Brahms Visits Cole Hall

Monday, January 25, 2016

Rushing over to Cole Hall after the end of a small group meeting in the library, I was initially feeling a little cranky. Not only had the group ended late, but I had also missed the free lunch promised (the object of perpetual desire for medical students) as part of today’s Chancellor’s Concert Series, a biweekly event that brings professional musicians onto campus for a free performance open to the community.

After an affably informal introduction of Jonah Kim on cello and pianist Christine McLeavey Payne, both members of Ensemble SF, an organization that puts on chamber music performances around the Bay Area, the duet played their first notes.

I sat up. Kim’s cello boomed out the triumphant refrain of the Allegro vivace, the first movement of Brahms’ Sonata for Cello and Piano, No. 2. The lustrous, powerful lower range of the instrument trumpeting dotted eighth-sixteenth note rhythm energized me, and my slouch disappeared as the cellist’s shimmering portato articulations of the melody danced to Payne’s piano.

After this initial pomp, the following three movements mesmerized with equal energy but contained a more joyful, cheery abandon. The Allegro passionate-Trio, in particular, sparkled with a dance-like cadence as the cello alternated between a brushlike spicatto bowing to notes with such force that the cellist’s endpin on the instrument bent visibly at times.

By the end of the carefree finale, Allegro molto, I had recalled why I missed live classical music.

After the performance, I sat down with Payne and Kim and talked Brahms. The Second Sonata, they said, was the less played and the technically harder of the two that the composer had written. Brahms composed it for his friend, the cellist Robert Hausmann, who, as Kim told it, barely possessed the technical acumen to perform the piece.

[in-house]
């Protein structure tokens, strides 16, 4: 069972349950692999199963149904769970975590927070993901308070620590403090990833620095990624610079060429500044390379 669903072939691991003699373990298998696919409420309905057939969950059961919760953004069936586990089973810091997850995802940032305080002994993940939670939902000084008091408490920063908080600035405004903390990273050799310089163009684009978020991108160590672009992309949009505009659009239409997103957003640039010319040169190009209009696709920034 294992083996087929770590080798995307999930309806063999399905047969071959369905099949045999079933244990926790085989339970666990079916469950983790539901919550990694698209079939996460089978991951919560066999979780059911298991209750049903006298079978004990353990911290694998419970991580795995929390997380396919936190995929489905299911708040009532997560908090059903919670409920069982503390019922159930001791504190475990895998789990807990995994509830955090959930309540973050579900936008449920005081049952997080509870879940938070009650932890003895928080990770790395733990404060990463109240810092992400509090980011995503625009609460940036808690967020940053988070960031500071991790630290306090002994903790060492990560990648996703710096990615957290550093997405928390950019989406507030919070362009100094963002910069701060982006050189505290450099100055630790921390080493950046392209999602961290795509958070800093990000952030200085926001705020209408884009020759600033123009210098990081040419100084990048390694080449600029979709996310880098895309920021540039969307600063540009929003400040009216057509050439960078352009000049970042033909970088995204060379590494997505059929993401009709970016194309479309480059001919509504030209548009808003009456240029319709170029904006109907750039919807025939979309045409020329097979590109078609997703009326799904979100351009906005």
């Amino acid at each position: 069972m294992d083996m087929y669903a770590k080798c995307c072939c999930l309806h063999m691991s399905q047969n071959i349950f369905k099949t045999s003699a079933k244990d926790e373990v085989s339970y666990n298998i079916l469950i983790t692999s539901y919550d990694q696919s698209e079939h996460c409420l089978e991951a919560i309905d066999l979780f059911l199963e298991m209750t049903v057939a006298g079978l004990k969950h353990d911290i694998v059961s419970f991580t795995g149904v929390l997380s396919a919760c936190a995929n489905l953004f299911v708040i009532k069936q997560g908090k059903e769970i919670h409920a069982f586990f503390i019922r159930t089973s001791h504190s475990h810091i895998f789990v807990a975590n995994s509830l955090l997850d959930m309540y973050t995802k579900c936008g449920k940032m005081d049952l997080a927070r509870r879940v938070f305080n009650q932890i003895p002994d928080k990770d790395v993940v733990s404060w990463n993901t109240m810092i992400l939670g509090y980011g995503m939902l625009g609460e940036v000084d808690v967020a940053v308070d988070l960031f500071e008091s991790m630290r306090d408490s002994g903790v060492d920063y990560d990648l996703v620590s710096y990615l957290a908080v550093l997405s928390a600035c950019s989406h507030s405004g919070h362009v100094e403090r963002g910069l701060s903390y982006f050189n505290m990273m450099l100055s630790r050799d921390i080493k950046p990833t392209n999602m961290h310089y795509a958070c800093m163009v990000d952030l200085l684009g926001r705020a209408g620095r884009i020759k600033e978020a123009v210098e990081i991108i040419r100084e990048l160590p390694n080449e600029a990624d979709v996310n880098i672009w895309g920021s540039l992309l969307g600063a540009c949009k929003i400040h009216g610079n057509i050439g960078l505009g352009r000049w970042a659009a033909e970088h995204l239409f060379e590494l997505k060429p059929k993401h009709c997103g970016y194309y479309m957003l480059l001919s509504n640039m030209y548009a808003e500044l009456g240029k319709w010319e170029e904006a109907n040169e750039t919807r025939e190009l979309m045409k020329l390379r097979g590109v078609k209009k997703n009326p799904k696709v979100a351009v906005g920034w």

“One day [Hausmann] was practicing the piece with the piano, and remarked [to Brahms], ‘You know what, Brahms, I can hardly hear myself.’ Brahms responded, ‘Lucky for all of us.’”

Kim loves the Second Sonata for its liveliness. An energetic young musician who spoke with his hands as much as his words, Kim effused about how Brahms created three complex melodic voices throughout the sonata with only two instruments. As he put it, “Monotony is the enemy of music.”

Payne was more soft-spoken and reflective. The piano part, she said, reminded her of Brahms’ orchestral works, as he used the full range of the instrument to express his “symphonic mind.” A former scientist who holds a bachelor’s degree in physics, Payne likened music to the research and caring that goes on at UCSF; both, she said, involve a deep curiosity that “gets into your blood.”

Ensemble SF is a local chamber music organization that focuses on making classical music more accessible for the everyday person. Admirably, for every for-profit performance, Ensemble SF does a show gratis at a grade school, nursing home or homeless shelter. They also hold Opus 415 events where musicians play chamber music in an informal setting, chat with audience members, and eat, drink and be merry.

Impressed by the level of music-making that afternoon, I later talked with Dr. Pearl Toy, who founded the Chancellor’s Concert Series in 1998. As Toy tells it, she had the ear of then-Chancellor Haile Debas, and after agreeing to tune up the old piano in Cole Hall, he asked in typical physician fashion, “What else?” Toy jumped on his request and the Chancellor’s Concert Series was born.

Since then, the Chancellor’s Concert Series has featured musicians from the San Francisco Symphony and the San Francisco Conservatory of Music for the listening pleasure of staff, faculty, patients, students and the community at large. Unfortunately, seeing the paucity of student attendance as I left the hall, I resolved to increase my classical music proselytizing and bring more friends to an event that uplifted my spirits and turned a bad day around.